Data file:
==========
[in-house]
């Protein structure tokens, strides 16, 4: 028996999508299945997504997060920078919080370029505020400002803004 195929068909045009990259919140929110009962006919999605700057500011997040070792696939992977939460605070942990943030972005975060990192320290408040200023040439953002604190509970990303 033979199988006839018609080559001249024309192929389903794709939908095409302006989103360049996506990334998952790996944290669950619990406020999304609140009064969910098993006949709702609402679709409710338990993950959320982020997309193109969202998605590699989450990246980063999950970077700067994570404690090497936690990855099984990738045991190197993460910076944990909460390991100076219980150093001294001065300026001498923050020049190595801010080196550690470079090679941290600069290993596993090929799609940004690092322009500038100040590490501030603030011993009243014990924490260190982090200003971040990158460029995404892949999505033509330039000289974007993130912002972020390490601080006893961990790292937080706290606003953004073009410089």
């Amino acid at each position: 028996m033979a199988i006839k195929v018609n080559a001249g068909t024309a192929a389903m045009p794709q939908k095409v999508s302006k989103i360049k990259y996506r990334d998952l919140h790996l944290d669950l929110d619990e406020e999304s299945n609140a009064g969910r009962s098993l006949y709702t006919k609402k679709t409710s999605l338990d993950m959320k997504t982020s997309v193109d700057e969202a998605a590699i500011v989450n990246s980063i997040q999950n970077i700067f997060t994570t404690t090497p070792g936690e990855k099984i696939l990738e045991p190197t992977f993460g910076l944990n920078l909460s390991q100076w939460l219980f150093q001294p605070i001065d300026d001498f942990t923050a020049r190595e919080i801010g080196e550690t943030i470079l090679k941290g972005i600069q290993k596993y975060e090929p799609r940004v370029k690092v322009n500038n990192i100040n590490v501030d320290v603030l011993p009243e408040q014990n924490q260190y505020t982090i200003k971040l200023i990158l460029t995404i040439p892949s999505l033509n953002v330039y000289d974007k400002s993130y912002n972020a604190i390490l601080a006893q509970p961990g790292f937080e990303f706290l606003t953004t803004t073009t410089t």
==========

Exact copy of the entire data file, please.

[in-house]
């Protein structure tokens, strides 16, 4: 028996999508299945997504997060920078919080370029505020400002803004 195929068909045009990259919140929110009962006919999605700057500011997040070792696939992977939460605070942990943030972005975060990192320290408040200023040439953002604190509970990303 033979199988006839018609080559001249024309192929389903794709939908095409302006989103360049996506990334998952790996944290669950619990406020999304609140009064969910098993006949709702609402679709409710338990993950959320982020997309193109969202998605590699989450990246980063999950970077700067994570404690090497936690990855099984990738045991190197993460910076944990909460390991100076219980150093001294001065300026001498923050020049190595801010080196550690470079090679941290600069290993596993090929799609940004690092322009500038100040590490501030603030011993009243014990924490260190982090200003971040990158460029995404892949999505033509330039000289974007993130912002972020390490601080006893961990790292937080706290606003953004073009410089």
């Amino acid at each position: 028996m033979a199988i006839k195929v018609n080559a001249g068909t024309a192929a389903m045009p794709q939908k095409v999508s302006k989103i360049k990259y996506r990334d998952l919140h790996l944290d669950l929110d619990e406020e999304s299945n609140a009064g969910r009962s098993l006949y709702t006919k609402k679709t409710s999605l338990d993950m959320k997504t982020s997309v193109d700057e969202a998605a590699i500011v989450n990246s980063i997040q999950n970077i700067f997060t994570t404690t090497p070792g936690e990855k099984i696939l990738e045991p190197t992977f993460g910076l944990n920078l909460s390991q100076w939460l219980f150093q001294p605070i001065d300026d001498f942990t923050a020049r190595e919080i801010g080196e550690t943030i470079l090679k941290g972005i600069q290993k596993y975060e090929p799609r940004v370029k690092v322009n500038n990192i100040n590490v501030d320290v603030l011993p009243e408040q014990n924490q260190y505020t982090i200003k971040l200023i990158l460029t995404i040439p892949s999505l033509n953002v330039y000289d974007k400002s993130y912002n972020a604190i390490l601080a006893q509970p961990g790292f937080e990303f706290l606003t953004t803004t073009t410089t």